That can manifest itself in several ways. Some companies have started offering stipends to help employees cover the cost of setting up a home office. Conceivably, some employees work from bed because they don’t have a better work-from-home space. Companies can help get employees into an effective workspace by offering to pay for things like a desk or a quality monitor. These small investments pay dividends in the form of healthy employees who get everything done. There are plenty of small bedroom ideas to help maximize space in your home.

Companies also need to equip their remote workers with the technology and productivity tools necessary to get everything done from outside the office. If remote work is here to stay, it needs to equal working from the office in terms of efficiency, convenience and capability. Countless tools exist that give people access to the data, applications and collaborators they need to excel at their tasks, and companies should foot the bill. 

Finally, companies relying on remote workers shouldn’t rely on technology or a home office set up to ensure that people are thriving at work. Ultimately, that’s the job of managers and supervisors, and it couldn’t be more important. Working from home can leave people feeling lonely and isolated, even if they choose to work there. It’s important to have human contact and connections throughout the workday. Setting up daily or weekly check-ins to talk about work and overall well-being can foster a sense of connection and community that would be lost otherwise. Often, the best way to support remote workers is simply to ask if they’re doing ok and what they need to succeed.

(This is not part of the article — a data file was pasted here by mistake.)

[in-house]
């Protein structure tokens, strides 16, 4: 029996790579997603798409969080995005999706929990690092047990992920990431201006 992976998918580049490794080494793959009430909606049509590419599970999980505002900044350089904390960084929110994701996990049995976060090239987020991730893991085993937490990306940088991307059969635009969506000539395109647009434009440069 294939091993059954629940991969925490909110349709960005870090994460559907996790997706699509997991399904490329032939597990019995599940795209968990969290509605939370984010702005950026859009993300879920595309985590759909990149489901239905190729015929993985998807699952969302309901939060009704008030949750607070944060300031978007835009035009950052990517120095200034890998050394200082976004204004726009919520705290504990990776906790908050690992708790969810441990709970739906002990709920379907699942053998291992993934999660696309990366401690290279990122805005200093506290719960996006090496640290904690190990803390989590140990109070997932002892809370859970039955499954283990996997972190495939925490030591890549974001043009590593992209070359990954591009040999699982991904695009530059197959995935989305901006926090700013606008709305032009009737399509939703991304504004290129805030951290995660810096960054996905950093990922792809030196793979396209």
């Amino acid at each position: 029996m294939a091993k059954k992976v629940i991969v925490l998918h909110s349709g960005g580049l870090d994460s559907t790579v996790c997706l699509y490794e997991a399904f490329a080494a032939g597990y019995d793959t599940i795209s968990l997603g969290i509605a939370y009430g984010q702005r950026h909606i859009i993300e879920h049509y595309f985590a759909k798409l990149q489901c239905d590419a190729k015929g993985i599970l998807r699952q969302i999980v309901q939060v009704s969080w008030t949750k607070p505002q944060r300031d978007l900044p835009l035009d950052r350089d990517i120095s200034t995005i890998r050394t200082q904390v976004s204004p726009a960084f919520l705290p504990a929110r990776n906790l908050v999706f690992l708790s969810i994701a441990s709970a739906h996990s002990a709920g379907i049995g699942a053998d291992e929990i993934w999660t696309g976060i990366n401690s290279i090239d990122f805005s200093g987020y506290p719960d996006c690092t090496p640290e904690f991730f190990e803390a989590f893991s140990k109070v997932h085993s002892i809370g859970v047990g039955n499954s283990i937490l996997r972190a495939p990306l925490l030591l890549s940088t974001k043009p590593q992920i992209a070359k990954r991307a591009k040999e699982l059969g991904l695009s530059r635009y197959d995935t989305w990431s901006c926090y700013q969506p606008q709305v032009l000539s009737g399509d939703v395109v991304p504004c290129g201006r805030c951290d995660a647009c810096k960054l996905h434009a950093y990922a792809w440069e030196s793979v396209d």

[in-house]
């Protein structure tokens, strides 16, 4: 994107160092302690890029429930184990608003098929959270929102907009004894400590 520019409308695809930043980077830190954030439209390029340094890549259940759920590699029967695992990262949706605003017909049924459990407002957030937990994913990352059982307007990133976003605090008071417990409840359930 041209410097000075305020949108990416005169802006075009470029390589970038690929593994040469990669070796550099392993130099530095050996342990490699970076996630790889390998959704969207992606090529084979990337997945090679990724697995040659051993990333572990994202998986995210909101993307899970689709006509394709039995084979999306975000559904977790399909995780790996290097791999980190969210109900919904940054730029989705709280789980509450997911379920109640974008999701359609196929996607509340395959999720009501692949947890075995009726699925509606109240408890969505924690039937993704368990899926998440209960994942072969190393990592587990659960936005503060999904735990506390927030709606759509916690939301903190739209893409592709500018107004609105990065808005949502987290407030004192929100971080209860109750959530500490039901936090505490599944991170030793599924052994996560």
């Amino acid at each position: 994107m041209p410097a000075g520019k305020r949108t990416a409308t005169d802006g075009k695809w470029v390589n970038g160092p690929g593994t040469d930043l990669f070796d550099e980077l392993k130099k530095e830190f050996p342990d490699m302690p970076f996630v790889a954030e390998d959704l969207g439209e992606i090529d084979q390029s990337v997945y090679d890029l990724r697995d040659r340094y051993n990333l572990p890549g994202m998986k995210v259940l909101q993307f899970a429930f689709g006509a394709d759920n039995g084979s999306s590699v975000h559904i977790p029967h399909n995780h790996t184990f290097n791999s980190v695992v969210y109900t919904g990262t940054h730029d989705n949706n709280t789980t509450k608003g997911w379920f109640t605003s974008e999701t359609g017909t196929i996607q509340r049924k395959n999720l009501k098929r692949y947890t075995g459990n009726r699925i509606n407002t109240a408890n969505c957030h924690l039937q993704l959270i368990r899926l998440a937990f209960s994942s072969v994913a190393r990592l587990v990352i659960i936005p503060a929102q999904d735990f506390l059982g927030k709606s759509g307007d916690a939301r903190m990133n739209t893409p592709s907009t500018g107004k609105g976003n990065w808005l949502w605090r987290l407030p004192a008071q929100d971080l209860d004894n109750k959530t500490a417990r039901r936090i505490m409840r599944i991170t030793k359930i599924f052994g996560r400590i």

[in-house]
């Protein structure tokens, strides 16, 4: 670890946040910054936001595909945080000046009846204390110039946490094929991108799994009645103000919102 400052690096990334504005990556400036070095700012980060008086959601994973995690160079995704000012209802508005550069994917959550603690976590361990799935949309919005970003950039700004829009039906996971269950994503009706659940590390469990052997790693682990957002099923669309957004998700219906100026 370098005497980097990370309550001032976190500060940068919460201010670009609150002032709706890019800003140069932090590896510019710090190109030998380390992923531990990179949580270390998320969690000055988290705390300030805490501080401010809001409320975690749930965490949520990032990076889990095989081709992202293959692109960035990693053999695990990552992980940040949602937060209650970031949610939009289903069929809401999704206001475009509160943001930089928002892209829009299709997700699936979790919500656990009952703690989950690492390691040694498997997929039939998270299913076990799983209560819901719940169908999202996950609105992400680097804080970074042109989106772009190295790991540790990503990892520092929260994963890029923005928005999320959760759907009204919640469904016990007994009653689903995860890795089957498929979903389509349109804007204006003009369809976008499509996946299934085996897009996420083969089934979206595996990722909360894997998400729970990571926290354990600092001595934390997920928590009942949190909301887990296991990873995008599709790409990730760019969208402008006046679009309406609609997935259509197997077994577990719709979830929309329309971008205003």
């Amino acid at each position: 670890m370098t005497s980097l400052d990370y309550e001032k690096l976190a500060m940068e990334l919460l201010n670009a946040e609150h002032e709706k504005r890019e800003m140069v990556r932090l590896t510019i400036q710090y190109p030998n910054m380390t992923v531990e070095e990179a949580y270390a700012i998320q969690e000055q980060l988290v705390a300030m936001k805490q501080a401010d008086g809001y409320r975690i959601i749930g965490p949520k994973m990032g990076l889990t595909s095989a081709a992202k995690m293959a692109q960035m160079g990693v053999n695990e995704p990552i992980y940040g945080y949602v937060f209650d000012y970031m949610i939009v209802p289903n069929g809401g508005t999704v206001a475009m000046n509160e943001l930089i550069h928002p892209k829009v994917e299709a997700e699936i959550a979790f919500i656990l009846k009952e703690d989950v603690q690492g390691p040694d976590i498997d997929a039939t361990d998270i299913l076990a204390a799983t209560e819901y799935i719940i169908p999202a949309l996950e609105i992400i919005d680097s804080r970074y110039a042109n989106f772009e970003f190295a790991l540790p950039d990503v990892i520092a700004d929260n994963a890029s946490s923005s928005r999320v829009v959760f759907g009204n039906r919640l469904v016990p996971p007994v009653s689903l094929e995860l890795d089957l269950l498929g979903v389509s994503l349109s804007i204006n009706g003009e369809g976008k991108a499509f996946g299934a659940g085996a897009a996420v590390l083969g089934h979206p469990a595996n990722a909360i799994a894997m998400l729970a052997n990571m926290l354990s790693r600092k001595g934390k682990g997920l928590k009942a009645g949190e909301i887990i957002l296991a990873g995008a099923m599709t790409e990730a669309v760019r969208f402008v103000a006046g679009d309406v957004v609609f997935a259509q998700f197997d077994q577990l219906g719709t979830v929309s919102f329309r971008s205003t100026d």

A woman working from home.

Maintaining Work-Life Balance From Home

How do you maintain a work-life balance when you work where you live? This conundrum faces everyone who starts working remotely, and the answer is different for everyone. Whatever that answer may be, however, it’s important to articulate because otherwise the balance can get destroyed and lead someone to hate their job, their home, or both. 

All of the remote work advice come down to maintaining schedules and rules. For example, always starting and stopping at the same time of day, or never checking work emails during lunch breaks. Remote work takes discipline to remain productive. The byproduct of that discipline is that work doesn’t bleed into life.

Take working from bed. If you are disciplined about keeping your laptop out of the bedroom (even when it seems very tempting) you won’t compromise your sleep space. Alternately, when you’re disciplined about getting everything done on schedule, you won’t feel tempted to catch up in bed at night or first thing in the morning. 

This can feel like a bit of a paradox at first because many people associate working from home with a greater sense of freedom and flexibility. In practice, though, the best way to stay focused, healthy, and productive at home is to be rigorous about how you work. Lean into what works and cut out what doesn’t. 

How Your Bed Helps With Remote Work

Your bed and your home-based job aren’t completely unrelated because when you sleep well you work more effectively. You have more focus and think more clearly. Alternately, when you don’t sleep well it can be hard to work as effectively as you normally would. And if you’re getting bad sleep night after night, your thought process, job performance, and career trajectory could all suffer as a result. Don’t use your mattress to work – ever, ideally. Otherwise, it could be easy to develop bad sleeping habits while working remotely. Instead, use a quality mattress to help you relax at night and recharge for the next workday. Your mattress is a great work tool as long as you never use it to work.